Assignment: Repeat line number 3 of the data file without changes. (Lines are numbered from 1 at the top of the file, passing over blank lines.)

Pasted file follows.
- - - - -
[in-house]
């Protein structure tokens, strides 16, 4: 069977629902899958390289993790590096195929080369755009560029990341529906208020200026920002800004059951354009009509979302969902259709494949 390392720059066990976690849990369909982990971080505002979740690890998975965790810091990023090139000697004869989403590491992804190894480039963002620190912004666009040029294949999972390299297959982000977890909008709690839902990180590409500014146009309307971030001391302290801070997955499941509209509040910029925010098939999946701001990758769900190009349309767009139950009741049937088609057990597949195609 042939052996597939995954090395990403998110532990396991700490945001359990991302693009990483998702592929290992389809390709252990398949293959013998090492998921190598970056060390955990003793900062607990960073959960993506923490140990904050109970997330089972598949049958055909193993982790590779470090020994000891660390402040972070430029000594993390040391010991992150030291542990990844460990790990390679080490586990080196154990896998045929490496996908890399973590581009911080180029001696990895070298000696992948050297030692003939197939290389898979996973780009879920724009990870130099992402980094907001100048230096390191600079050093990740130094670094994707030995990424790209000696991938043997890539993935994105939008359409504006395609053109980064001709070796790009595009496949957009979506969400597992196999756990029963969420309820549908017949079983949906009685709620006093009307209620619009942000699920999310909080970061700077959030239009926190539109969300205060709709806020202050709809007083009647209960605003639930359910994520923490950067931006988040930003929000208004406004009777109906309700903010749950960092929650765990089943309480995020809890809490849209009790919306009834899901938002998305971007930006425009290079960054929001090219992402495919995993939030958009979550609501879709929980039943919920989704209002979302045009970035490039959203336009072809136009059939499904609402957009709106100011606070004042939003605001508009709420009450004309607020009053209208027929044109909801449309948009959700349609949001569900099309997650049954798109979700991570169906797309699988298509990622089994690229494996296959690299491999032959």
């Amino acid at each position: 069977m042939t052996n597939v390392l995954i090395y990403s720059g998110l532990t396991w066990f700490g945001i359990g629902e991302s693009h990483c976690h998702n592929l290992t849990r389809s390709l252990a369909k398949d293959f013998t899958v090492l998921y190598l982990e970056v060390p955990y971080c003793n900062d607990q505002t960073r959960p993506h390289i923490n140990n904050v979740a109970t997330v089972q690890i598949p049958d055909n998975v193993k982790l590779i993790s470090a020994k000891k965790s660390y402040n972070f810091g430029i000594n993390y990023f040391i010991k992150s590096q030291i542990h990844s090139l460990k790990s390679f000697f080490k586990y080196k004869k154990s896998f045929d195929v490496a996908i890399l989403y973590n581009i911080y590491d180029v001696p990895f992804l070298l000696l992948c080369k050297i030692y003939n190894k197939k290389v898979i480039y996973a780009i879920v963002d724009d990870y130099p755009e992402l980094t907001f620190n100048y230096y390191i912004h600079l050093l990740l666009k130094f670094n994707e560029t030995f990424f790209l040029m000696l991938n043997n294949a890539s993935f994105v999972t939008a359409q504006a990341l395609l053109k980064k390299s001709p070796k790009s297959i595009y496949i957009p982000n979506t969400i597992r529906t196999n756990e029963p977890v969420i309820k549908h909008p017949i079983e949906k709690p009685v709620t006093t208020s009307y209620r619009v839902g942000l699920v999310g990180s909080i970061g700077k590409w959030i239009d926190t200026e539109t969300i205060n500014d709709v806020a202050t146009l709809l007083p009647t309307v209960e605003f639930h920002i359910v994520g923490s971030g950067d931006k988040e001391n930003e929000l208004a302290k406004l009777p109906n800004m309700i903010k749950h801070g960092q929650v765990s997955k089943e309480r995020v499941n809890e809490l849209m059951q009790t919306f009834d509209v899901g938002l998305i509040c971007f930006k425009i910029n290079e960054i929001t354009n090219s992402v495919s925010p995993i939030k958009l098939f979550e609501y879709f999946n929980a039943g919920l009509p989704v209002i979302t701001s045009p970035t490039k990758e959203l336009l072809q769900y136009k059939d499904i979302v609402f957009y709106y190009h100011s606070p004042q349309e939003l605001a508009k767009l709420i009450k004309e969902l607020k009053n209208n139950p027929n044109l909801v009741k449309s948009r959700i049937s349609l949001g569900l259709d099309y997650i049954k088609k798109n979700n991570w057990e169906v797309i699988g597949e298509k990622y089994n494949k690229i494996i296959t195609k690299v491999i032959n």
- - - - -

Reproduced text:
């Amino acid at each position: 069977m042939t052996n597939v390392l995954i090395y990403s720059g998110l532990t396991w066990f700490g945001i359990g629902e991302s693009h990483c976690h998702n592929l290992t849990r389809s390709l252990a369909k398949d293959f013998t899958v090492l998921y190598l982990e970056v060390p955990y971080c003793n900062d607990q505002t960073r959960p993506h390289i923490n140990n904050v979740a109970t997330v089972q690890i598949p049958d055909n998975v193993k982790l590779i993790s470090a020994k000891k965790s660390y402040n972070f810091g430029i000594n993390y990023f040391i010991k992150s590096q030291i542990h990844s090139l460990k790990s390679f000697f080490k586990y080196k004869k154990s896998f045929d195929v490496a996908i890399l989403y973590n581009i911080y590491d180029v001696p990895f992804l070298l000696l992948c080369k050297i030692y003939n190894k197939k290389v898979i480039y996973a780009i879920v963002d724009d990870y130099p755009e992402l980094t907001f620190n100048y230096y390191i912004h600079l050093l990740l666009k130094f670094n994707e560029t030995f990424f790209l040029m000696l991938n043997n294949a890539s993935f994105v999972t939008a359409q504006a990341l395609l053109k980064k390299s001709p070796k790009s297959i595009y496949i957009p982000n979506t969400i597992r529906t196999n756990e029963p977890v969420i309820k549908h909008p017949i079983e949906k709690p009685v709620t006093t208020s009307y209620r619009v839902g942000l699920v999310g990180s909080i970061g700077k590409w959030i239009d926190t200026e539109t969300i205060n500014d709709v806020a202050t146009l709809l007083p009647t309307v209960e605003f639930h920002i359910v994520g923490s971030g950067d931006k988040e001391n930003e929000l208004a302290k406004l009777p109906n800004m309700i903010k749950h801070g960092q929650v765990s997955k089943e309480r995020v499941n809890e809490l849209m059951q009790t919306f009834d509209v899901g938002l998305i509040c971007f930006k425009i910029n290079e960054i929001t354009n090219s992402v495919s925010p995993i939030k958009l098939f979550e609501y879709f999946n929980a039943g919920l009509p989704v209002i979302t701001s045009p970035t490039k990758e959203l336009l072809q769900y136009k059939d499904i979302v609402f957009y709106y190009h100011s606070p004042q349309e939003l605001a508009k767009l709420i009450k004309e969902l607020k009053n209208n139950p027929n044109l909801v009741k449309s948009r959700i049937s349609l949001g569900l259709d099309y997650i049954k088609k798109n979700n991570w057990e169906v797309i699988g597949e298509k990622y089994n494949k690229i494996i296959t195609k690299v491999i032959n």